“I was also told to steer clear of Pilates or yoga for six to eight months, but that’s no problem because I’ve never done them anyway!

“I’m sad to see the running go but I’ve done plenty of marathons and 10ks in my time, and I understand that this is the one compromise I’ve got to make. I’m more than happy to do that.

“I’ve been walking every day since coming home from St Hugh’s, doing 2.5 miles in the mornings and 2.5 miles at night initially, but the holiday in the Lake District was my first real test and it was great. It felt fine.”

The new hip was a hot topic among his friends and colleagues for a while, especially for a pal of his who has a hand-held metal detector. He couldn’t resist giving Julian the once-over.

“The thing went ballistic!” Julian laughed. “From a foot away, it was bleeping and beeping at him. It was very funny.

“It was a very weird experience seeing my ‘after’ x-ray, with what looks like this alien object inside my body. And seeing it blown up to full size on Mr Rambani’s computer screen at the follow-up appointment, him doing measurements and examining it… that was surreal.

“It’s amazing what can be done these days, and in such a short timescale as well – 40 minutes, that’s all! A bit of banging and crashing and drilling and grinding, and it was all done. I chose to have an epidural and it was the best decision – strangely enough, that was the most unnatural-feeling part of the whole process.

“I’m so relieved everything’s worked out. There’s always a bit of apprehension about how things are going to turn out with surgery, naturally, and you can’t help but listen to other people’s stories of what happened to them… the best advice is to not Google it! But for me, for the first time ever in my life, I’ve done everything I’ve been told to do, followed the advice and guidance, and it’s working out just great.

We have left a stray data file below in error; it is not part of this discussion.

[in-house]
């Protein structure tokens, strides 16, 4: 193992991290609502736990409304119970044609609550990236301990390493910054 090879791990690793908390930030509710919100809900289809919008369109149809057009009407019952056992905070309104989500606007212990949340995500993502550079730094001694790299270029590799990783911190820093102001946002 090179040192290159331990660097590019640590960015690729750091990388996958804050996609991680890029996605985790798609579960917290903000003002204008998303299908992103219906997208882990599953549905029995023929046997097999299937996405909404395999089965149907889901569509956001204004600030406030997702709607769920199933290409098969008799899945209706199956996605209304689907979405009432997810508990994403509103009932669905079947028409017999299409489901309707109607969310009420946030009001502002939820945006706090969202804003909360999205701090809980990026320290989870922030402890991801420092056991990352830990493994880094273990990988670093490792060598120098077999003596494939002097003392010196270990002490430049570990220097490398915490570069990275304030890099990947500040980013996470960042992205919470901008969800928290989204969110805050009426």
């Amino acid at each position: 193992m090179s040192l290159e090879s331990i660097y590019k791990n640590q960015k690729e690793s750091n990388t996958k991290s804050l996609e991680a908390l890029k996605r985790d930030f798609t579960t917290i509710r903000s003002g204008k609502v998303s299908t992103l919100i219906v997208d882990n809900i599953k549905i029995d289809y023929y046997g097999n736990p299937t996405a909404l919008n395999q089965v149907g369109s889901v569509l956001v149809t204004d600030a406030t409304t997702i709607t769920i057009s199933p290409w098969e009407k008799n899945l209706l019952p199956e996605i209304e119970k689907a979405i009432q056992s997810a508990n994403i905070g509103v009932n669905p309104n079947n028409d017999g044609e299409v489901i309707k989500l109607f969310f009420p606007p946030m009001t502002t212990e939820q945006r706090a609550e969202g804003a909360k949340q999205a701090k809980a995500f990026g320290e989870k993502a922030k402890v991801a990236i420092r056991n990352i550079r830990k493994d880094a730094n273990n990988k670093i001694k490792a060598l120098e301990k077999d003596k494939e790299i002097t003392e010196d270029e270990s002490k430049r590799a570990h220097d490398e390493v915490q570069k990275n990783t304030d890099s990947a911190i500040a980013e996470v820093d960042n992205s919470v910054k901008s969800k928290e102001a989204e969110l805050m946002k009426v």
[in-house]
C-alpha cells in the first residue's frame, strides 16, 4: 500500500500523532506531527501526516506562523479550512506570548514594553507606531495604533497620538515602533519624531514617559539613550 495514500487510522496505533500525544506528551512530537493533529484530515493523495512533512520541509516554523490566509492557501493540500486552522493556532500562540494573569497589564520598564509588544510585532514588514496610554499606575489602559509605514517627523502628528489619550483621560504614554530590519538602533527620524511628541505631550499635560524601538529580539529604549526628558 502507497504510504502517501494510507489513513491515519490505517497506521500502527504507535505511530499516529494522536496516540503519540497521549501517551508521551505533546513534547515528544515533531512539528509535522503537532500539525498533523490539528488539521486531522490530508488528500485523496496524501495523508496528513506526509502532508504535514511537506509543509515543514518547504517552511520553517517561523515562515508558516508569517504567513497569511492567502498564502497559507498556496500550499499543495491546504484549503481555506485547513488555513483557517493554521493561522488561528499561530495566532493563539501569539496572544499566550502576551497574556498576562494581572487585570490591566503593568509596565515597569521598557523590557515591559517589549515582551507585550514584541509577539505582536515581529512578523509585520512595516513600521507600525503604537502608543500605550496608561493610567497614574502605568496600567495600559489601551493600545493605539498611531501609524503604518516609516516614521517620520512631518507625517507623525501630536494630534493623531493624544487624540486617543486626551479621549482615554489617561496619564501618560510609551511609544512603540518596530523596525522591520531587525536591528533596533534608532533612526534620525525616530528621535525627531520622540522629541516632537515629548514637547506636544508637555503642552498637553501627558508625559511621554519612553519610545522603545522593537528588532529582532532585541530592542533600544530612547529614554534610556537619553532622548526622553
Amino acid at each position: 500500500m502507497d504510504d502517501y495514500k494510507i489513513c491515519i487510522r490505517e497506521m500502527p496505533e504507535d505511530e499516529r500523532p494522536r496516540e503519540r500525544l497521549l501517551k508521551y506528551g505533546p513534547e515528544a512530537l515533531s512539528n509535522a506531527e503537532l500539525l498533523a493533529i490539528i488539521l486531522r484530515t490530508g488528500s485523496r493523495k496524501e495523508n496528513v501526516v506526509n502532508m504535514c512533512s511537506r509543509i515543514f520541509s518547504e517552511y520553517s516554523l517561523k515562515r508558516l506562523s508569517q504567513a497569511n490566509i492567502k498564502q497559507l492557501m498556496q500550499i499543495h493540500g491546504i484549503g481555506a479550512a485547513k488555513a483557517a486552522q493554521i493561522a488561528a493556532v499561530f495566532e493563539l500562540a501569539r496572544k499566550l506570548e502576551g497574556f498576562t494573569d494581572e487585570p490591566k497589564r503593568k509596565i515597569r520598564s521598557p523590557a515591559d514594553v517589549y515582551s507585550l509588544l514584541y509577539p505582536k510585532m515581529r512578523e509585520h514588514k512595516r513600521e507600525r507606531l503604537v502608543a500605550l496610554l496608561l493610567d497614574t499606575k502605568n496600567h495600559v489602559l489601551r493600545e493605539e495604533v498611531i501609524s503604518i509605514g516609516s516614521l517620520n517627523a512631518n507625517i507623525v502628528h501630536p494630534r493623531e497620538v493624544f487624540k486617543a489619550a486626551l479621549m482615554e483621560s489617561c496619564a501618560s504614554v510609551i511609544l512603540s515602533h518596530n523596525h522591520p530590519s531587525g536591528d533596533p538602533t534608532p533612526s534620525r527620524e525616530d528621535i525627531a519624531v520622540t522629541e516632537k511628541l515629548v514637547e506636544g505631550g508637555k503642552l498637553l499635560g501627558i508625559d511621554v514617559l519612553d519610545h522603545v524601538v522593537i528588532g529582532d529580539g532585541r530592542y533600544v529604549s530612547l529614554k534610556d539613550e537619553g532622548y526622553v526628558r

“Even now, I still don’t bend down to put my right sock on. I have a device that helps you pull it on instead. I don’t want to squeeze it too hard. I can tie my shoelaces now, when in the first couple of months I didn’t bother.

“Basically, I’m not being daft – like not jumping about, for example. Before I’d jump out of the tractor off the bottom step, but now I go backwards down the steps and do it properly. The farm isn’t manual now, it’s all mechanised, so it’s mostly about sitting on big machinery that steers itself. The biggest thing, really, would be having an accident, like falling, and damaging things.

“I should think I’m still healing a little, but it’s mostly to prolong what I have. I don’t want to be in the position of needing another one – I’m a tight farmer and don’t want to shell out again! But joking aside, I am so glad I went for it. I’m lucky that it’s taken really well and that I have a lot of bone density, and that it would knit in well. Now I’m not running on it, I’m hoping it’ll see me out.”

Julian and his wife Louise own a camper van, so they try to get away most weekends, and they have more walking breaks planned in.

“It’s pretty much business as usual,” he added, with a happy laugh. “I’m thrilled with how it went, with Mr Rambani, and everyone at St Hugh’s. I can’t praise the hospital enough.

“It might sound daft but I’m taking such great pleasure in just walking, pain-free. It was something I took for granted before and then this thing snuck up on me over the years and all of a sudden, it wasn’t good. Now, I’m appreciating every single step!”

Find out more about hip replacements at hmtsthughs.org/treatment/total-hip-replacement